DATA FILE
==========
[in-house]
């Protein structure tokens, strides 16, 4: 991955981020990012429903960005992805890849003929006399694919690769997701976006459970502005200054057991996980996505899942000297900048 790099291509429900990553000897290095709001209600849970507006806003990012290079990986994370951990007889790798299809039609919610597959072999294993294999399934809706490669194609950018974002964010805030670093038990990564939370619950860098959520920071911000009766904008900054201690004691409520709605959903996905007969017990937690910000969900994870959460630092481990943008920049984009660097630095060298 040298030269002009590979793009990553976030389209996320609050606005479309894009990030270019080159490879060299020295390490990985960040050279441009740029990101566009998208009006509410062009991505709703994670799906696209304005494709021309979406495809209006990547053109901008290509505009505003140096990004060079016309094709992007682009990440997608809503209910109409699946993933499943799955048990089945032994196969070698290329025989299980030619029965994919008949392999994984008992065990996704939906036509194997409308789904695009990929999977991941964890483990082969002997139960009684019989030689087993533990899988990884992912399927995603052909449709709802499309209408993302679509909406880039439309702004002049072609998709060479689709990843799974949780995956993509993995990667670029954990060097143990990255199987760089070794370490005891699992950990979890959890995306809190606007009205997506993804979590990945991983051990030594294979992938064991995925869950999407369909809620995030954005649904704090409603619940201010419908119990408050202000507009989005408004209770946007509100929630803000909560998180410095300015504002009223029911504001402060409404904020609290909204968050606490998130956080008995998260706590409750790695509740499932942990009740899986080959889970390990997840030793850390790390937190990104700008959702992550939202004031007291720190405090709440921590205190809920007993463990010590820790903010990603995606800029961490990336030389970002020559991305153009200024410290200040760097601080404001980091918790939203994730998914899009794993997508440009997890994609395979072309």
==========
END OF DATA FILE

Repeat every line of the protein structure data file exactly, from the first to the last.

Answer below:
[in-house]
């Protein structure tokens, strides 16, 4: 991955981020990012429903960005992805890849003929006399694919690769997701976006459970502005200054057991996980996505899942000297900048 790099291509429900990553000897290095709001209600849970507006806003990012290079990986994370951990007889790798299809039609919610597959072999294993294999399934809706490669194609950018974002964010805030670093038990990564939370619950860098959520920071911000009766904008900054201690004691409520709605959903996905007969017990937690910000969900994870959460630092481990943008920049984009660097630095060298 040298030269002009590979793009990553976030389209996320609050606005479309894009990030270019080159490879060299020295390490990985960040050279441009740029990101566009998208009006509410062009991505709703994670799906696209304005494709021309979406495809209006990547053109901008290509505009505003140096990004060079016309094709992007682009990440997608809503209910109409699946993933499943799955048990089945032994196969070698290329025989299980030619029965994919008949392999994984008992065990996704939906036509194997409308789904695009990929999977991941964890483990082969002997139960009684019989030689087993533990899988990884992912399927995603052909449709709802499309209408993302679509909406880039439309702004002049072609998709060479689709990843799974949780995956993509993995990667670029954990060097143990990255199987760089070794370490005891699992950990979890959890995306809190606007009205997506993804979590990945991983051990030594294979992938064991995925869950999407369909809620995030954005649904704090409603619940201010419908119990408050202000507009989005408004209770946007509100929630803000909560998180410095300015504002009223029911504001402060409404904020609290909204968050606490998130956080008995998260706590409750790695509740499932942990009740899986080959889970390990997840030793850390790390937190990104700008959702992550939202004031007291720190405090709440921590205190809920007993463990010590820790903010990603995606800029961490990336030389970002020559991305153009200024410290200040760097601080404001980091918790939203994730998914899009794993997508440009997890994609395979072309």